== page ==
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A Napa Valley winery in North Vancouver
An exclusive award-winning winery is well hidden among warehouses and autobody shops in North Vancouver.
There’s no sign on the nondescript, one-storey building and the blinds are drawn tightly shut. It’s nearly impossible to notice, easily mistaken for storage space or empty offices.
The low-lying building is disguised on purpose; the wine is only for members of California Cult Classics, a high-end club making bottles that routinely win competitions against the very best from Napa Valley.
The inside is a startling contrast from the exterior; hardwood floors, plush leather chairs, a Louis Vuitton purse on the desk, hundred-dollar wine bottles on the shelves.
The concept is simple – to recreate the best Napa Valley wine in Canada.
Grapes are transported in refrigerated trucks from California vineyards to the winery within 36 hours, fermented for six to 18 months, then poured into custom bottles, all in the 7,400-square-foot building.
The oak barrels, which cost $1,400 each, are used only once so the wine can absorb the most intense flavours and then are sold to vineyards in B.C.
The winery is technically a U-vin because members are involved in the process, adding the yeast themselves and bottling their own wine, but that’s about all it shares in common with typical make-your-own-wine operations.
“We want the absolute best. We have a philosophy of no compromise,” Frank Gigliotti, California Cult Classics’ owner and winemaker, tells The Outlook on a tour last week.
He passes by dozens of oak barrels in a large room at the back of the building that produce 24 cases each. At around $10,000 a barrel, or $35 a bottle, wine of this quality is a steal if you can afford to buy a half or whole barrel, like most club members do.
“Our wines compete with the best in the world,” says Gigliotti. “Against bottles priced anywhere from $150 to $400 or $500.”
And that they do. The American Wine Society ranked his wine best in category five times. Most recently, he won best merlot from Napa and Sonoma valleys.
“Nobody believes us, but we did win these tastings,” says Gigliotti proudly.
That’s exactly why he doesn’t advertise his business. Most members hear about it through word of mouth because, after all, it’s difficult to trust such high quality wines can be produced in a light-industrial area of North Vancouver.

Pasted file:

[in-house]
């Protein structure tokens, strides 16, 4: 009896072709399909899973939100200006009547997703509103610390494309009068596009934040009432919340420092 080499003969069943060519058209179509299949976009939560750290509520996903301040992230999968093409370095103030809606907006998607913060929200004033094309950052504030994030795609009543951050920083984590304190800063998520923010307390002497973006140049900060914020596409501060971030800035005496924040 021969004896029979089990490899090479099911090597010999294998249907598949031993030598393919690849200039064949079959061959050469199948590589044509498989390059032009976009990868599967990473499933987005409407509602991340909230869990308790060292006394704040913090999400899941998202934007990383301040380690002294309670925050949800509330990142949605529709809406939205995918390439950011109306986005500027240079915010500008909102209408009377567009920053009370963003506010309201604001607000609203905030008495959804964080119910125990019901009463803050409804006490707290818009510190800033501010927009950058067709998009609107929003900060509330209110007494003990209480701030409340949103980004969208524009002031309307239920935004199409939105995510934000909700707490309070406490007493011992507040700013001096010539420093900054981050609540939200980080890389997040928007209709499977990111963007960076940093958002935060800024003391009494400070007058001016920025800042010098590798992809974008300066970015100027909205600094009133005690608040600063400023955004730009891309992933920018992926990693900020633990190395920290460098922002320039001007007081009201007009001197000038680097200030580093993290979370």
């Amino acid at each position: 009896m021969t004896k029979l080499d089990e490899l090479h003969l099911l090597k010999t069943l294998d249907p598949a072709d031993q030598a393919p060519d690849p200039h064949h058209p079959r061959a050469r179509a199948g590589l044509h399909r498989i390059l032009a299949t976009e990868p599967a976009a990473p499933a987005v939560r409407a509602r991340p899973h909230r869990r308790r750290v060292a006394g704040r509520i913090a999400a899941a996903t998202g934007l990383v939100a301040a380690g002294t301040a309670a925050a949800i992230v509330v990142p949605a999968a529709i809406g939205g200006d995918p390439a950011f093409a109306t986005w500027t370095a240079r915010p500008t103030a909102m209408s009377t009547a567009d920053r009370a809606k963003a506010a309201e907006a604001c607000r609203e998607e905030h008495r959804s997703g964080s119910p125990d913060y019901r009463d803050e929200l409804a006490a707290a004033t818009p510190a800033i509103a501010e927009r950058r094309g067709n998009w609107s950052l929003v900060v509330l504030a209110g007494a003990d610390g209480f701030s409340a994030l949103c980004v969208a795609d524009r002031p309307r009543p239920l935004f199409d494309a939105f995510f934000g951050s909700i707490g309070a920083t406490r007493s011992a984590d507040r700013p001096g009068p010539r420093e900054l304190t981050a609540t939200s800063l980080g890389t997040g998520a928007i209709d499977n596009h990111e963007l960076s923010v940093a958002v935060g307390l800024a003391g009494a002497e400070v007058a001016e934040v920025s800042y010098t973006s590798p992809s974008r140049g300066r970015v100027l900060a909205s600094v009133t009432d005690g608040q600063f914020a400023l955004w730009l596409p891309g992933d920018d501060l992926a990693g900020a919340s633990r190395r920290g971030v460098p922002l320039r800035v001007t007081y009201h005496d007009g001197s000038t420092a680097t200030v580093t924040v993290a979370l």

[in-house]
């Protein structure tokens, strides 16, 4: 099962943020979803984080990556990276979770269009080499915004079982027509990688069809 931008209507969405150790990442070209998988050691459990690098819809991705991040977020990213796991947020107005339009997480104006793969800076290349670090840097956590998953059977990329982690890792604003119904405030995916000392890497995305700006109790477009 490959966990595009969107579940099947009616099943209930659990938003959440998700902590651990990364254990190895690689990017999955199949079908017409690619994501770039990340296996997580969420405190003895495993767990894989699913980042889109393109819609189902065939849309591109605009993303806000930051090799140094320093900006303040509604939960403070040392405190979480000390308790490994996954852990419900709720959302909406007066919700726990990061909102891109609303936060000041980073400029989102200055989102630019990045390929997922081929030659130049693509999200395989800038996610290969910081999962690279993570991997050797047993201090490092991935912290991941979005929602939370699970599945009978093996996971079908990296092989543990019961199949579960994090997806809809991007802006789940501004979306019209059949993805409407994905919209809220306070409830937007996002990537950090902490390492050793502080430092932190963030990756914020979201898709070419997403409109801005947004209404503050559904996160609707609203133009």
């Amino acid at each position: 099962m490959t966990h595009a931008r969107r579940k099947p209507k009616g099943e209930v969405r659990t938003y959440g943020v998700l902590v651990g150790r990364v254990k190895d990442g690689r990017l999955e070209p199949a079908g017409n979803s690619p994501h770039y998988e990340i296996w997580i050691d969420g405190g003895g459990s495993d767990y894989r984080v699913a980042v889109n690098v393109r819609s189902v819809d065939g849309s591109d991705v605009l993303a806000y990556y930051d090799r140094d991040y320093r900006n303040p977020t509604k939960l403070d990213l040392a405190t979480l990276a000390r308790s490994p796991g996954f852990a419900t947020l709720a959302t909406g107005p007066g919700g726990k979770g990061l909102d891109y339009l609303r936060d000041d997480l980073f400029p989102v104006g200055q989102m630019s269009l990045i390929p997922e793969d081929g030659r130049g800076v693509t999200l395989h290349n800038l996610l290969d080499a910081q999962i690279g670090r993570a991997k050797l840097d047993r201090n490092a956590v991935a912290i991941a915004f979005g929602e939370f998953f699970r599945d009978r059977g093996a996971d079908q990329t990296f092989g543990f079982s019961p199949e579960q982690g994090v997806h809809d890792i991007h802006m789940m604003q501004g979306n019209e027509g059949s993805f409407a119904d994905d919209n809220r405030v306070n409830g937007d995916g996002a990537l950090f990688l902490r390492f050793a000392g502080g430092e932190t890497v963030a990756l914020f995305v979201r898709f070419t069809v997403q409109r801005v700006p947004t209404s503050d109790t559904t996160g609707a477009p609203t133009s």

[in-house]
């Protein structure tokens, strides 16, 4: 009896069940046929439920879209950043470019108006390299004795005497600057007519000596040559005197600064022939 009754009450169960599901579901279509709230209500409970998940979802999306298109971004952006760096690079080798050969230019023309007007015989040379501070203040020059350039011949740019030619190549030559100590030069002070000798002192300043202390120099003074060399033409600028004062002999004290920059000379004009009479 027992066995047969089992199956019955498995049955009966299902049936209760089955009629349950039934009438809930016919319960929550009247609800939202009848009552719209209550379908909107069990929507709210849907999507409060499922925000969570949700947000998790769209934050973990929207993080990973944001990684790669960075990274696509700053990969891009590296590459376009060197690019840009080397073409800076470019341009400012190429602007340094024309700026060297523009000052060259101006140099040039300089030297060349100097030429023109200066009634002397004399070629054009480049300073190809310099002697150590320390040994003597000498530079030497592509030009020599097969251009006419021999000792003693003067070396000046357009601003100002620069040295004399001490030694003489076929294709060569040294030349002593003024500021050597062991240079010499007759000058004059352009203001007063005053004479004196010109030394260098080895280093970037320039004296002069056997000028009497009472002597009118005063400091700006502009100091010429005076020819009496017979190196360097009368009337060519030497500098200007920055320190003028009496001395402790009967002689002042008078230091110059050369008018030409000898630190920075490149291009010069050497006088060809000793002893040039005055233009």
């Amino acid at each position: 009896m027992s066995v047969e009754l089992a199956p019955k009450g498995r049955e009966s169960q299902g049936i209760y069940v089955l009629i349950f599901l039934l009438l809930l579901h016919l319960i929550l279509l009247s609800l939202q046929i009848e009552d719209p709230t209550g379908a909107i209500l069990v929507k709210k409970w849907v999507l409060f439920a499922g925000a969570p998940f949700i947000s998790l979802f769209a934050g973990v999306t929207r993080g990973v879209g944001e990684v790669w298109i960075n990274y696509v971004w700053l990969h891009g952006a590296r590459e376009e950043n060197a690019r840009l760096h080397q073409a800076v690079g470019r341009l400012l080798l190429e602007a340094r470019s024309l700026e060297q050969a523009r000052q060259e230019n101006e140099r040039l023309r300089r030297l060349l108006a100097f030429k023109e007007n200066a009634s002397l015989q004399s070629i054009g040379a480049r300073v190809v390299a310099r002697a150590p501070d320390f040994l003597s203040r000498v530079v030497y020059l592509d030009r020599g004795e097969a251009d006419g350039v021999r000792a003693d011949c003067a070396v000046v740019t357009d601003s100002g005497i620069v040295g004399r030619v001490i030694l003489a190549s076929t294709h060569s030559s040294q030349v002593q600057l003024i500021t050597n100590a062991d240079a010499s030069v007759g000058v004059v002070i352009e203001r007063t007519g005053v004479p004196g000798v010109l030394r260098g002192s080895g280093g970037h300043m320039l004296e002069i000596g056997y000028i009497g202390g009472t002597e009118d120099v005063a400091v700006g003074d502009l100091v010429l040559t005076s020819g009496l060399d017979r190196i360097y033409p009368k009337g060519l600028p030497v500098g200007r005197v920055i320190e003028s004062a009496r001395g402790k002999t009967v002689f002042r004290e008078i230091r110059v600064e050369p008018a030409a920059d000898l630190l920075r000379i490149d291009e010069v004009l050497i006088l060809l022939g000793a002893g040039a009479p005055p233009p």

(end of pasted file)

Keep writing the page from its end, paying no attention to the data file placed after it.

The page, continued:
Gigliotti has a long list of jobs on his resume before opening California Cult Classics in 2005, including president of the B.C. Lions, VP of an import/export company and marketing manager for Columbia Records, working closely with artists including Billy Joel, Celine Dion and Bruce Springsteen. Not to mention owning and operating Panache Entertainment, a studio and recording company in North Van.
He’s been making his own wine for the last 25 years, for only close friends at first. After falling in love with Napa vineyards back in the late ‘80s, Gigliotti decided he wanted to make wine professionally but didn’t want to leave Vancouver. So, eight years ago, he opened California Cult Classics, “a Napa valley winery operating right here in North Vancouver” under a U-vin licence.
He now has 500 members, including Mike Gillis, the Canucks’ general manager who had the team sign bottles with their logo. Most members are from North and West Van, but they hail from throughout the Lower Mainland, paying a one-time fee of $500 and $250 a year after that.
Back in the fermentation room, a bunch of grapes have just arrived from Napa Valley.
“It’s the best grape growing region in North America, if not the world,” says Gigliotti, pouring a sample of his rich, tropical chardonnay from Beckstoffer Carneros Creek Vineyard. “We have a ‘no compromise’ approach. These are the top, top, top grapes available.”
He uses the same grapes, for instance, in his cab sauv as Schrader Cabernet Sauvignon, a $400 bottle from Napa Valley.
“Our objective is to make the best wines in the world, ones that you’re proud to put on anyone’s table,” says Gigliotti, “And we’re definitely doing it.”
California Cult Classics is located on Roosevelt Avenue in North Vancouver. Look closely or you’ll miss it.